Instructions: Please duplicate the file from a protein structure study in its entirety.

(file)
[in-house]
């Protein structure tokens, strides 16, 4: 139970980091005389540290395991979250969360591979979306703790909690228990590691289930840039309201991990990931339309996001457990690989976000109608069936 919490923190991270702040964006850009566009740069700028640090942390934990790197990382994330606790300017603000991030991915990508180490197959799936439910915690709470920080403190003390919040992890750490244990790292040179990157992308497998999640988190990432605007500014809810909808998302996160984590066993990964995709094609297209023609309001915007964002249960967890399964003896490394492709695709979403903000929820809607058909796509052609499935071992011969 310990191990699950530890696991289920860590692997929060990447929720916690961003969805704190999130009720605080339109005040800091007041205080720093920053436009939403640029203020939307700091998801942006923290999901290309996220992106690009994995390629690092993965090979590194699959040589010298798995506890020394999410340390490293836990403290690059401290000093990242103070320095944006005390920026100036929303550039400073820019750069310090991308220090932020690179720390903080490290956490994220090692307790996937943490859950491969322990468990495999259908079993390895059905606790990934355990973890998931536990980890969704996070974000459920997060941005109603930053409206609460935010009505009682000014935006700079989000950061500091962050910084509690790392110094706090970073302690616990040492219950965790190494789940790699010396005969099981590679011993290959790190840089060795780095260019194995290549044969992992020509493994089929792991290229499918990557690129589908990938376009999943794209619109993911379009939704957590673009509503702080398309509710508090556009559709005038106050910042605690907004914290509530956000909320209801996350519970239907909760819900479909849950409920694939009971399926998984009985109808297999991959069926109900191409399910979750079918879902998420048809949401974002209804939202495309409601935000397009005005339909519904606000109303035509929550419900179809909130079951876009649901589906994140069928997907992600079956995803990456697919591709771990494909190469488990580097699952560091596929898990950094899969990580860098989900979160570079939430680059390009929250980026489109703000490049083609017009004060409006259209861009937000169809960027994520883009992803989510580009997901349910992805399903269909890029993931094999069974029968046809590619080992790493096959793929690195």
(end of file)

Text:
[in-house]
């Protein structure tokens, strides 16, 4: 139970980091005389540290395991979250969360591979979306703790909690228990590691289930840039309201991990990931339309996001457990690989976000109608069936 919490923190991270702040964006850009566009740069700028640090942390934990790197990382994330606790300017603000991030991915990508180490197959799936439910915690709470920080403190003390919040992890750490244990790292040179990157992308497998999640988190990432605007500014809810909808998302996160984590066993990964995709094609297209023609309001915007964002249960967890399964003896490394492709695709979403903000929820809607058909796509052609499935071992011969 310990191990699950530890696991289920860590692997929060990447929720916690961003969805704190999130009720605080339109005040800091007041205080720093920053436009939403640029203020939307700091998801942006923290999901290309996220992106690009994995390629690092993965090979590194699959040589010298798995506890020394999410340390490293836990403290690059401290000093990242103070320095944006005390920026100036929303550039400073820019750069310090991308220090932020690179720390903080490290956490994220090692307790996937943490859950491969322990468990495999259908079993390895059905606790990934355990973890998931536990980890969704996070974000459920997060941005109603930053409206609460935010009505009682000014935006700079989000950061500091962050910084509690790392110094706090970073302690616990040492219950965790190494789940790699010396005969099981590679011993290959790190840089060795780095260019194995290549044969992992020509493994089929792991290229499918990557690129589908990938376009999943794209619109993911379009939704957590673009509503702080398309509710508090556009559709005038106050910042605690907004914290509530956000909320209801996350519970239907909760819900479909849950409920694939009971399926998984009985109808297999991959069926109900191409399910979750079918879902998420048809949401974002209804939202495309409601935000397009005005339909519904606000109303035509929550419900179809909130079951876009649901589906994140069928997907992600079956995803990456697919591709771990494909190469488990580097699952560091596929898990950094899969990580860098989900979160570079939430680059390009929250980026489109703000490049083609017009004060409006259209861009937000169809960027994520883009992803989510580009997901349910992805399903269909890029993931094999069974029968046809590619080992790493096959793929690195």